VISAKHAPATNAM: It was a nail-biting finish. After a tense race that ran for days, the suave and politically-savvy Telugu bidda Sitaram Yechury — the second youngest politburo member — was elected unanimously as the CPM’s new general secretary on the last day of the party congress at Visakhapatnam on Sunday.
Yechury, 62, won in a photo finish, amid thumping applause that could be heard from outside the Port Kalavani stadium, after a morning where his main opponent, 77-year-old S Ramachandra Pillai (or SRP) of Kerala, was still in with a chance.
Yechury becomes the fifth general secretary of the party succeeding his contemporary Prakash Karat, who served three terms as the party head. Karat, who was seen to have had differences on the party’s tactical line with Yechury, finally proposed his name for the post. The party’s new Central Committee approved it after the other frontrunner, SRP, seconded it.
It was the prospect of a contest — and a secret ballot at that — which finally clinched it for Yechury. None of the contenders, nor Karat, was keen on seeing a bitter division within the party played out in a vote. The Bengal lobby’s adamant support for Yechury, by far the more popular contender nationally, tilted the scales on Sunday, after a politburo meeting stretched past midnight on Saturday without consensus.
SRP, informally backed by Karat, had the support of the powerful Kerala lobby, led by State strongman Pinarayi Vijayan. Maybe that was the reason SRP, otherwise a very well-liked and gentlemanly party veteran and low-profile organisation man, stuck on till the last.
Party leaders say SRP, besides being 15 years older, also suffers the disadvantage of not being fluent in Hindi — seen as a handicap at a time when the party would like to renew its old bases in the North and expand.
A leader from the North East, K Shanta of Manipur, said, “Sitaram is not only popular with party workers, he’s a good speaker who can go to most states and speak in their language.
Everyone outside the party also knows him. Besides, he’s equally comfortable with intellectuals and ordinary workers.”
Sitaram Yechury’s supporters argued that he would hold an appeal for sections beyond the party’s traditional base, particularly youth, while the Kerala lobby had pitched hard for his main contender, S Ramachandran Pillai. Uncertainty had lingered till the very end, with both Yechury and Pillai refusing to rule themselves out overtly. Finally, according to sources, it took Karat’s persuasion for SRP to withdraw from the race.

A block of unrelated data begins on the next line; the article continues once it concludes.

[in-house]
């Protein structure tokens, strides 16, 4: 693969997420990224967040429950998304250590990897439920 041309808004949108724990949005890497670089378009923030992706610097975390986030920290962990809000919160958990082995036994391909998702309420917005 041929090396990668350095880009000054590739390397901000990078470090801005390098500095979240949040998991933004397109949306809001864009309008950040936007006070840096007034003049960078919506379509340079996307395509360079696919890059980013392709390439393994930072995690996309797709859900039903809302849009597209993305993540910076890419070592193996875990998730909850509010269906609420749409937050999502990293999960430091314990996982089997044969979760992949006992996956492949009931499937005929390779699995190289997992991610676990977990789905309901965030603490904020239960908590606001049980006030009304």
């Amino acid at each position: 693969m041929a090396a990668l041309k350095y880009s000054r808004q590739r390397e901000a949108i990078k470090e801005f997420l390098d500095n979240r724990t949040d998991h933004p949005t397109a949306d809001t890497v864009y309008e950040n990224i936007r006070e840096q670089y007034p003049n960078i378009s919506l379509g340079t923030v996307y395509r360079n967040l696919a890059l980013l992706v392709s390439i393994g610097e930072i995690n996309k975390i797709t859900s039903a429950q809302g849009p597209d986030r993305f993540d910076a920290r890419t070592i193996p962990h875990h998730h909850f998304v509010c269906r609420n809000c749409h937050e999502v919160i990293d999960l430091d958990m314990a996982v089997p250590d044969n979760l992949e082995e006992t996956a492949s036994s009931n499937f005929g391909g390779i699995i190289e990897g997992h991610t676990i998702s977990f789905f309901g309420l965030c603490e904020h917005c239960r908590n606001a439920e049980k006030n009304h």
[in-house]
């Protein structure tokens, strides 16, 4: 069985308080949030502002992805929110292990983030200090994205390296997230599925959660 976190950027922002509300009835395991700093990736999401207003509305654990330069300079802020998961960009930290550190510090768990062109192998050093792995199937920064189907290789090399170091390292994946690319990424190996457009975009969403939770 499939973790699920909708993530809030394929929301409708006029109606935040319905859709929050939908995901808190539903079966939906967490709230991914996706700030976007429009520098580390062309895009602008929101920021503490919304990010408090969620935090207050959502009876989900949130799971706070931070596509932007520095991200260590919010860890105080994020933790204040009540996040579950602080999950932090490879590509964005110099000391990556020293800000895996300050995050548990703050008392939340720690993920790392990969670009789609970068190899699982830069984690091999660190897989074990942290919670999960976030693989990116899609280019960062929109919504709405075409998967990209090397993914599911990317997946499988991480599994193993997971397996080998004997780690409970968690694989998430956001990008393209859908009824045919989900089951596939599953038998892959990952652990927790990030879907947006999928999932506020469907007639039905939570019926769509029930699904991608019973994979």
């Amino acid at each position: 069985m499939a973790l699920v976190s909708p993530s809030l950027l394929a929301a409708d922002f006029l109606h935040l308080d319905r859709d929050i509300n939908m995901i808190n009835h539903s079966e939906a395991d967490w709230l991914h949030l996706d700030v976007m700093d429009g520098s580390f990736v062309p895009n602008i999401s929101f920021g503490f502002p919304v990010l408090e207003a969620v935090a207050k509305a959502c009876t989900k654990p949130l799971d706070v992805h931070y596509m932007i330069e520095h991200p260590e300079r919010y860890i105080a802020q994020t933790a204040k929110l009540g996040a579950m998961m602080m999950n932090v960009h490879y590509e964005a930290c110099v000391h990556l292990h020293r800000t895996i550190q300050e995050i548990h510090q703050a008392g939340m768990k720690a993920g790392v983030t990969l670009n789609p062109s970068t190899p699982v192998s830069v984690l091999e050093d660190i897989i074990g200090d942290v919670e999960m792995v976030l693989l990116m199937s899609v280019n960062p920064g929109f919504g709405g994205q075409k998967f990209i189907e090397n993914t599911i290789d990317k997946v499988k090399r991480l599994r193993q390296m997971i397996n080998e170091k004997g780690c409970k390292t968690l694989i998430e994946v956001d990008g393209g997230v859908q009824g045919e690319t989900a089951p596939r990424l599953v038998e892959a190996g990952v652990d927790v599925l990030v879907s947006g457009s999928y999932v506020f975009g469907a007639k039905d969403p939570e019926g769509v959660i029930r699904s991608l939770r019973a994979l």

Yechury is simply seen as a more viable prospect, with the chance of providing agile and imaginative leadership at a time of deep crisis that has seen the Left come down to single digits in the Lok Sabha and practically facing a wipeout in Bengal.
The coming 2016 assembly election in Bengal, the old “red fortress” where the CPM is now facing an existential battle, would therefore have been a factor in their preference. Yechury represents West Bengal in the Rajya Sabha, and after an inconclusive debate in the politburo, the Bengal lobby insisted on a vote in the 91-member central committee after the Kerala supporters pitched in for Pillai. At this stage, Karat reportedly intervened and persuaded all to ensure an unanimous change of batons, as was the tradition.
Addressing the gathering afterwards, Yechury described the 21st CPM meet as a “congress for the future” of the party, of India and of Left unity. “We must strengthen ourselves internally and externally, to meet challenges before the country and the party,” he said.
Attacking the Modi government, Yechury said it is headed by communal forces pursuing an aggressive neo-liberal agenda. “The Modi government has unleashed a new trimurti – communalism, neo-liberal economic policies and erosion of democratic practices. We must ensure this trimurti does not convert itself into a trishul that will pierce the heart of India,” he added.